3. Collateral: What is the value and type of property being financed? The mortgage underwriter must make sure the loan amount meets the loan-to-value requirements of the product. Otherwise, in the case of a default, a lender may not be able to recover the unpaid balance of the loan. In order to place a value on the property, an underwriter will typically order a home appraisal, which will assess the home’s current worth.

    In addition, the underwriter will likely review the type of property you are looking to buy. This is important because different types of properties carry different risks. For example, many lenders consider an investment property a riskier investment; this is because, historically, a borrower is more likely to walk away from an investment property than their primary residence in a difficult financial situation.

Tips for Speeding Up the Underwriting

While the underwriter is ultimately responsible for the approval of your loan, there are a few things you can do to reduce your risk and make the process go more smoothly:

Protect Your Credit Score

These days, many lenders are required to check the borrower’s credit twice during the home loan application process: once during pre-approval and once right before closing. It is important to protect your credit score during the entire application process, which includes making your payments on time, keeping your current job, staying with your current bank, maintaining low credit card balances and avoiding major purchases (e.g. a new car, new furniture) until you have closed on your mortgage. Any changes to any of the above can delay your loan process or adversely impact your ability to obtain a loan.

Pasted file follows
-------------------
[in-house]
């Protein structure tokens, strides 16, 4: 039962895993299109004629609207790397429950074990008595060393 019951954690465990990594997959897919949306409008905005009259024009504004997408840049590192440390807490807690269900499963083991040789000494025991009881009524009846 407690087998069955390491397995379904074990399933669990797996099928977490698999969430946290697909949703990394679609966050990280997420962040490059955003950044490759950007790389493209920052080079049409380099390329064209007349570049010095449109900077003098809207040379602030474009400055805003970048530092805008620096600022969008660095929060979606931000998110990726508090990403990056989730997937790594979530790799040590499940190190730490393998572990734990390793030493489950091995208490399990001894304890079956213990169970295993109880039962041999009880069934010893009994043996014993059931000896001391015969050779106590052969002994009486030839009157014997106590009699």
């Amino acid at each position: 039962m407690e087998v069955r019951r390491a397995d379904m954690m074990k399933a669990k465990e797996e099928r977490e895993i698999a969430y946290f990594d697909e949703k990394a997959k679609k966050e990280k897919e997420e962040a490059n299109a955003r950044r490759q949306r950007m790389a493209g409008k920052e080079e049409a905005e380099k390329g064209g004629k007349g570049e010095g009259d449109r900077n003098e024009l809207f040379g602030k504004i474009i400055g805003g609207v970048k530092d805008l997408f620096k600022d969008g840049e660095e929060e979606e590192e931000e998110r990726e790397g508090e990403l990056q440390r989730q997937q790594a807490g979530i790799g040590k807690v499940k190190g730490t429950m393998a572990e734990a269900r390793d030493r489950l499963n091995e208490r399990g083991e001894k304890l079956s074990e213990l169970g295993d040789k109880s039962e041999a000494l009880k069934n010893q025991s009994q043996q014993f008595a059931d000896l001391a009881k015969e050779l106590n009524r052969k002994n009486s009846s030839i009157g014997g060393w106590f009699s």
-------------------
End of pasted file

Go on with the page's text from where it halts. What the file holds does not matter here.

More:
Respond Promptly to Requests for More Information

For the purposes of approving or denying your loan, a mortgage underwriter is essentially a real estate and financial investigator. This means they will be reviewing all of your documentation and paperwork in detail and reaching out for more information when something is incomplete. Don’t be concerned if they ask for clarification on a late payment, a missed signature or a large deposit—these are all normal requests. The important thing is to respond quickly and accurately, which will reduce the length of the underwriting stage and improve your chances of being approved.

Be Proactive about Your Loan Approval

The underwriter will take care of reaching out to the necessary parties, but that doesn’t mean you have to sit back and wait. Give your employers or other relevant parties advanced notice that they may be contacted to provide information. Call your lender and/or broker to check on the status of your application to make sure the underwriter is not missing any necessary information. In addition, keep records of your conversations with your lender so you have a record of what documents were provided and when.

Cooperate with Your Underwriter

With your dream home at stake, the underwriting process can seem very intimidating. However, being prepared and filling out your application and supporting documents carefully and accurately will save you precious time—and make your underwriter happy. A PennyMac Loan Officer will be happy to answer any additional question you may have about the underwriting process.